Barramundi Fish

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Barramundi Fish

Barramundi Fish Scientific Classification

KingdomAnimaliaPhylumChordataClassActinopterygiiOrderPerciformesFamilyLatidaeGenusLatesScientific NameLates calcarifer

Barramundi Fish Conservation Status

Barramundi Fish Locations

Barramundi Fish Locations

Barramundi Fish Facts

PreyFish, crustaceans, mollusksGroup Behavior

  • Solitary

Fun FactScale rings indicate ageBiggest ThreatOcean acidificationMost Distinctive FeaturePointed, concave headOther Name(s)Asian sea bass, giant sea perchWater Type

  • Salt

HabitatRivers, streams, oceanPredatorsHumans, snakes, birds, crocodilesDietCarnivoreTypeFishCommon NameBarramundiNumber Of Species1

Barramundi Fish Physical Characteristics


  • Green
  • Silver

Skin TypeScalesWeight120lbsLength1.5m (4.9ft)

Barramundi Fish Images

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The Barramundi, also known as the Asian sea bass, is a versatile fish that is prized as both a food source and a challenging sport fish.

Aside from substantial wild populations in many geographical regions, the species is also cultivated through aquaculture in multiple countries. The barramundi’s compact and elongated body are among its most distinctive visible features. It is also known for its ability to tolerate a wide range of water types, including both fresh and saltwater bodies.

3 Incredible Barramundi Fish Facts!

  • Age and Gender: The gender of barramundi fish is often determined by age, with young adults being male and older adults being female.
  • Aboriginal Name: The common name for the fish comes from the Australian Aboriginal language and means “large-scaled silverfish.”
  • Moonlight Breeders: These fish do most of their breeding on nights when there is a new or full moon.

Barramundi Fish Classification and Scientific Name

Barramundi fish derive its name from the language of Australian aboriginal people native to the Queensland area. The name means “large-scaled river fish,” which is an apt description of the animal. It also has many other local or common names, including: Australian or Asian sea bass, barramundi perch and giant sea perch.

The fish is also known in the scientific community as Lates calcarifer, with several synonymous historical classifications like Holocentrus calcarifer and Lates darwiniensis. The species is a member of the Latidae taxonomic family, which is in the Actinopterygii class along with other ray-finned fishes.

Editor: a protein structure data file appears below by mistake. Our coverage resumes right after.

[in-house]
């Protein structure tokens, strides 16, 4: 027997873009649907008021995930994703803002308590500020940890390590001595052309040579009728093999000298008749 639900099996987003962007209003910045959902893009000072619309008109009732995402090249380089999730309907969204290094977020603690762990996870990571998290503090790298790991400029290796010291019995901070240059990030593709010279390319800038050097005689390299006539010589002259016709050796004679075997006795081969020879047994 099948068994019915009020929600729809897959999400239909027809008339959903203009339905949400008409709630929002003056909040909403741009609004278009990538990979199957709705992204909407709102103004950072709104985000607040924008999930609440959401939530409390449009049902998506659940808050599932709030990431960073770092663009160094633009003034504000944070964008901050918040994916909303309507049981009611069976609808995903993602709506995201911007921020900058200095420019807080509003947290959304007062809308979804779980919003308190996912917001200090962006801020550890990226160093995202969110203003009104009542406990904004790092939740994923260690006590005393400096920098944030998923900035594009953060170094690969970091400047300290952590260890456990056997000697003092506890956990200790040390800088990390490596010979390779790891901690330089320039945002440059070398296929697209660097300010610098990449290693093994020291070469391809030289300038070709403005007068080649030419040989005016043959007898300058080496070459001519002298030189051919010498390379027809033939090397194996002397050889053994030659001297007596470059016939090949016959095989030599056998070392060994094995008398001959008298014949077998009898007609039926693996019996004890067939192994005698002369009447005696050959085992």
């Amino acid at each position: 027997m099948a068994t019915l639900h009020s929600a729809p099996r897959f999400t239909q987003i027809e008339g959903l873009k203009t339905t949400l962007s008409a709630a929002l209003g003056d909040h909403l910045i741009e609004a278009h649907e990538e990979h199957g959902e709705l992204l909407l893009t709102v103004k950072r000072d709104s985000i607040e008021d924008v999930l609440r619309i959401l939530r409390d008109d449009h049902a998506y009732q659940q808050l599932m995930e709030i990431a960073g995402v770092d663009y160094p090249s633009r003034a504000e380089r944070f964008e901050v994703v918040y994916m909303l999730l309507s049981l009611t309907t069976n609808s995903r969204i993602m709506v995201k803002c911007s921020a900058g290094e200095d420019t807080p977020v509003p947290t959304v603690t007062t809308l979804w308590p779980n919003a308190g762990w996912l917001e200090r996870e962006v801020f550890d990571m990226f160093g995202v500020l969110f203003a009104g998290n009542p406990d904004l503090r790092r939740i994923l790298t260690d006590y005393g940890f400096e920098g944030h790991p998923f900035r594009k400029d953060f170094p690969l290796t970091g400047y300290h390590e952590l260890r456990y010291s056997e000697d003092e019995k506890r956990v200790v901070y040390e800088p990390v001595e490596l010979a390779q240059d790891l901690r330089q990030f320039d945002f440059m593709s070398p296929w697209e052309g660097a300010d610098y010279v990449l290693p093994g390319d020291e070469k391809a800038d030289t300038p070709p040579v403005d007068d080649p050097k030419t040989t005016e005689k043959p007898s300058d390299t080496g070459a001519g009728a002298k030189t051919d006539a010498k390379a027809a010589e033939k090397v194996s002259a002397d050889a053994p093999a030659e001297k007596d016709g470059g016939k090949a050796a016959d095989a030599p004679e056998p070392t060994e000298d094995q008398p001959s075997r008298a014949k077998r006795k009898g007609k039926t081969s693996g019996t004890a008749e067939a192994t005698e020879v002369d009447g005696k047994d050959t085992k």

Barramundi Fish Appearance

These fish have a relatively long body in proportion to their other dimensions with a long, concave head. They also have large mouths with a distinctive protruding lower jaw that can extend well past their eyes. They have a prominent dorsal fin with a combination of spines and rays in both dorsal and ventral fins. While they often appear olive-green or silver, their coloration can vary significantly to provide camouflage relevant to their regular environment.

Barramundi jumps into the air when it is hooked by a fisherman fishing
Barramundi jumps into the air when it is hooked by a fisherman fishing

Barramundi Fish Scales

As the meaning behind their common name suggests, barramundi fish have relatively large scales with strong adhesion that can make descaling a labor-intensive process. The scales are also considered ctenoid, which means they have prickly or serrated edges.

Barramundi Fish Distribution, Population, and Habitat

This species has a wide distribution throughout the Indo-Pacific region, with native populations found from Africa to Japan. It has a diverse and substantial population across northern Australia, particularly in the waters stretching between Australia and Papua New Guinea. Despite a notable absence along much of the Chinese coastline, it’s also found around the Sea of Japan as well as the waters of southeast Asia and India.

Barramundi have a high range of salinity tolerance so they thrive in both salt and freshwater environments. However, despite their flexible salinity range, they are sensitive to temperatures outside of their ideal range of 26−30°C (79 to 86°F). They are considered catadromous, which means they typically migrate up rivers to breed. Wild fish rely on the many estuaries around the Indo-Pacific region as spawning grounds.